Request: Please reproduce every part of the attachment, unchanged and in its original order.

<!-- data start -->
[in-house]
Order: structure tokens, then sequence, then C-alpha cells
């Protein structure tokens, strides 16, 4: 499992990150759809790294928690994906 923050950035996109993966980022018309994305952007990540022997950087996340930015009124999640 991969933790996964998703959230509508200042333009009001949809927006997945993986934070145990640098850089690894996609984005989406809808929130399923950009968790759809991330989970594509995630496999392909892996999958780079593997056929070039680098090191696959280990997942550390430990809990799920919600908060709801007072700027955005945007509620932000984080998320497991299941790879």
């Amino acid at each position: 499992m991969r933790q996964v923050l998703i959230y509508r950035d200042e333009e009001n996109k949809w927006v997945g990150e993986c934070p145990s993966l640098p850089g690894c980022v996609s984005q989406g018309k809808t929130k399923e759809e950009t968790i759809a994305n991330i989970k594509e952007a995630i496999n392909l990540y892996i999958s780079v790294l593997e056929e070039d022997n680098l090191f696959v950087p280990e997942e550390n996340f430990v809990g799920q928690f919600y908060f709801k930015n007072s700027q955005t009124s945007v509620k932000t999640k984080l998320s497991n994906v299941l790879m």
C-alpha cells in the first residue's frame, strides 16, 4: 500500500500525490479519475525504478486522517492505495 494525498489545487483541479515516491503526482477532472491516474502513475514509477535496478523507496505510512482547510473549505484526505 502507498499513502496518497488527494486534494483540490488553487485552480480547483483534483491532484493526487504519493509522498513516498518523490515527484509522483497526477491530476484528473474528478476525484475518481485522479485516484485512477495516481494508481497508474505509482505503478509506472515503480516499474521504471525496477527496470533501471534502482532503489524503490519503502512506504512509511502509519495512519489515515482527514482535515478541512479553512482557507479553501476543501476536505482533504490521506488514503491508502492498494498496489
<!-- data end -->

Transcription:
[in-house]
Order: structure tokens, then sequence, then C-alpha cells
């Protein structure tokens, strides 16, 4: 499992990150759809790294928690994906 923050950035996109993966980022018309994305952007990540022997950087996340930015009124999640 991969933790996964998703959230509508200042333009009001949809927006997945993986934070145990640098850089690894996609984005989406809808929130399923950009968790759809991330989970594509995630496999392909892996999958780079593997056929070039680098090191696959280990997942550390430990809990799920919600908060709801007072700027955005945007509620932000984080998320497991299941790879």
């Amino acid at each position: 499992m991969r933790q996964v923050l998703i959230y509508r950035d200042e333009e009001n996109k949809w927006v997945g990150e993986c934070p145990s993966l640098p850089g690894c980022v996609s984005q989406g018309k809808t929130k399923e759809e950009t968790i759809a994305n991330i989970k594509e952007a995630i496999n392909l990540y892996i999958s780079v790294l593997e056929e070039d022997n680098l090191f696959v950087p280990e997942e550390n996340f430990v809990g799920q928690f919600y908060f709801k930015n007072s700027q955005t009124s945007v509620k932000t999640k984080l998320s497991n994906v299941l790879m």
C-alpha cells in the first residue's frame, strides 16, 4: 500500500500525490479519475525504478486522517492505495 494525498489545487483541479515516491503526482477532472491516474502513475514509477535496478523507496505510512482547510473549505484526505 502507498499513502496518497488527494486534494483540490488553487485552480480547483483534483491532484493526487504519493509522498513516498518523490515527484509522483497526477491530476484528473474528478476525484475518481485522479485516484485512477495516481494508481497508474505509482505503478509506472515503480516499474521504471525496477527496470533501471534502482532503489524503490519503502512506504512509511502509519495512519489515515482527514482535515478541512479553512482557507479553501476543501476536505482533504490521506488514503491508502492498494498496489